Insights from the Interns: The CAS Circle

CAS Intern, Lindsey Templeton, shares her thoughts on the purpose of CAS framed by Simon Sinek's (2009) book, Start with Why.
Lindsey Templeton, CAS Staff AssistantAs a new entrant to the field of higher education learning about CAS through a behind-the-scenes internship experience, I find it easiest to contextualize my learning through the ‘Golden Circle' framework of Simon Sinek (2009). Detailed in his book, Start with Why, Sinek (2009) describes the way to inspire others to take action. He believes that those who ‘start with why' and then determine the how and what of their process can more effectively lead others to believe in the power of what they do.

Despite the immediate association of most between CAS and the ‘Blue Book', when I think of my introduction to CAS, it was the values, vision, and structure that initially left me inspired. The why of CAS helped me to both understand and believe in the power of the organization, and in turn, the CAS Professional Standards for Higher Education. Here's how:

The why of CAS is simply stated: to guide higher education practitioners in their work with college students. CAS believes in enhancing quality student learning and development. Who in our field doesn't believe in that?

How do we guide practitioners? How do we impact student learning and development? In efforts to work towards these overarching goals, I believe the vision and mission of CAS best showcase the how:
Setting the quality standards for higher education

CAS, a consortium of professional associations in higher education, promotes the use of its professional standards for the development, assessment, and improvement of quality student learning, programs, and services (CAS, 2015).

The how of CAS is centered on creating and promulgating standards for practitioners across the field. When CAS was founded 37 years ago, the leaders of a handful of associations came to the realization that student learning and development could be impacted at a higher level by effectively training professionals. Even better, they realized that they couldn't do it alone. Banded together, they had more collective expertise and the potential for collaboration and consensus – two important values that have contributed to the CAS how ever since.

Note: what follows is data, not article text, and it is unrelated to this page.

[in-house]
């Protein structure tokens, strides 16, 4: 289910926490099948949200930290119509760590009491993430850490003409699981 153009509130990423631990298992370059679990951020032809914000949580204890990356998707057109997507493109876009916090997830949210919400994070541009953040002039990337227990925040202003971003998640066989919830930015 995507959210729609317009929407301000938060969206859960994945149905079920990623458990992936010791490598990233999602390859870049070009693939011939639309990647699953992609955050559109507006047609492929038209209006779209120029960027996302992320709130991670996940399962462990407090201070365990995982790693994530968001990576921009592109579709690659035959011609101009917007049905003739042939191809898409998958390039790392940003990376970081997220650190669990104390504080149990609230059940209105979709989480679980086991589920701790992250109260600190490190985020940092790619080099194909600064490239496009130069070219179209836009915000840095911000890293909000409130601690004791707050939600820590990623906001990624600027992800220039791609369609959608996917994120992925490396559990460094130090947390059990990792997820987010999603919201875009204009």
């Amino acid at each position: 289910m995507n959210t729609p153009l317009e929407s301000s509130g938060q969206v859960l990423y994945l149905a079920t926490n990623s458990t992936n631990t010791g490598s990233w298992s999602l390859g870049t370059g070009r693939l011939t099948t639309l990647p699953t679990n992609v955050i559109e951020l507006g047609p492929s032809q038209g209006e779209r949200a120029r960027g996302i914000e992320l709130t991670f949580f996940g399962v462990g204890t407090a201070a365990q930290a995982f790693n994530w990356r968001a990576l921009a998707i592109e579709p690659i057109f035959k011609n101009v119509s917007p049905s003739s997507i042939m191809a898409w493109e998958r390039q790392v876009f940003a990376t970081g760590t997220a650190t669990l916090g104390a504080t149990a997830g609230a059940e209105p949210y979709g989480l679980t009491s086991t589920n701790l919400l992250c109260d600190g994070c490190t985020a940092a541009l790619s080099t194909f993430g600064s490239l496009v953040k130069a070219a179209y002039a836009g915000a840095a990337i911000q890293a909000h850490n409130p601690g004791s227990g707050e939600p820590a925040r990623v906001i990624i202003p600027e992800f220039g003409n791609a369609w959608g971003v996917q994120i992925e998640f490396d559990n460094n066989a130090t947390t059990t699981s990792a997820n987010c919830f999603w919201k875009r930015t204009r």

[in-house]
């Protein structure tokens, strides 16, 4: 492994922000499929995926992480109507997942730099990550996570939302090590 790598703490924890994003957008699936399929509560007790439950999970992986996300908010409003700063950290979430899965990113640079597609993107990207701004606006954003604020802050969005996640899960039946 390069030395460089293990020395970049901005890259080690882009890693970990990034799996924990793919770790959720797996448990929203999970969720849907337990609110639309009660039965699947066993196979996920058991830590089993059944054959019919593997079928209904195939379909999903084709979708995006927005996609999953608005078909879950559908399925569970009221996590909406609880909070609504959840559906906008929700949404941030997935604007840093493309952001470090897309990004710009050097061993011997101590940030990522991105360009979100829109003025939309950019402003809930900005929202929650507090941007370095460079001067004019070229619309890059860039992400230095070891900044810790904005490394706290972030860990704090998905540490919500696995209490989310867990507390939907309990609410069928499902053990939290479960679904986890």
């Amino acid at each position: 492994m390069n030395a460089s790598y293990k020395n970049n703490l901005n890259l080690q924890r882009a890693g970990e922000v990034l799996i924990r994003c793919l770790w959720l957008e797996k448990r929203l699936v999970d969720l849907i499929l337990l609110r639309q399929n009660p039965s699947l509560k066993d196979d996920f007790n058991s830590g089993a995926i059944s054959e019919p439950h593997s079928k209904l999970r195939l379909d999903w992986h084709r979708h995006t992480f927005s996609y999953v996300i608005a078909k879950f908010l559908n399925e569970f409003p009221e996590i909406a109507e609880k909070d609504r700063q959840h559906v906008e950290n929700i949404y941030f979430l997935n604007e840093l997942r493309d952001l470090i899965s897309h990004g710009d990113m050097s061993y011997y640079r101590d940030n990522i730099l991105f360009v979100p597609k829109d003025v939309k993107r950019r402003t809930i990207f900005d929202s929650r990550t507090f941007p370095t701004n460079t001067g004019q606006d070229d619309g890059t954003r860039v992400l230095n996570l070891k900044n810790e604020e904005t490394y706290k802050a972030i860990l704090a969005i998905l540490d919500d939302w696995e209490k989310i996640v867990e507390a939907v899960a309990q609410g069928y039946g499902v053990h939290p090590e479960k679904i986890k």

These processes have since expanded, encompassing 42 member associations and an Executive Committee. These constituents use their expertise to create and revise the standards on a regular basis to remain current. CAS relies on these individuals to set the quality standards and promote them to carry out the why – enhanced quality student learning and development.

What does this look like in practice? Built on these foundations is the what of CAS, better known as the infamous ‘Blue Book', or the CAS Professional Standards for Higher Education. This book is a deliverable for professional development that provides a system for self-regulation and accountability.

In addition to the CAS Professional Standards, CAS offers Self-Assessment Guides (SAGs), resources on Learning Outcomes, Statements on Professional Excellence and Statements on Ethical Principles (all housed in the new ninth edition of the CAS Blue Book!). All of these products are first, a result of the why - the belief that practitioners can impact student learning and development. Second, they are a product of the how - the vision, mission, and people behind the CAS curtain.

As a newer #CASfan, I believe in the CAS why - to enhance college student learning and development. I believe in the CAS how - guiding professionals by setting the standards for quality in higher education. As a result, I also believe in the CAS what - the ‘Blue Book' or CAS Professional Standards for Higher Education. Do you?


Council for the Advancement of Standards in Higher Education (CAS). (2015). Mission, vision, and purpose. Retrieved from

Sinek, S. (2009). Start with why: How great leaders inspire everyone to take action. New York, NY: Penguin.


Lindsey L. Templeton is an Intern for the Council for the Advancement of Standards in Higher Education, and a second-year Master's Student in the Higher Education, Student Affairs, and International Education Policy Program at the University of Maryland, College Park.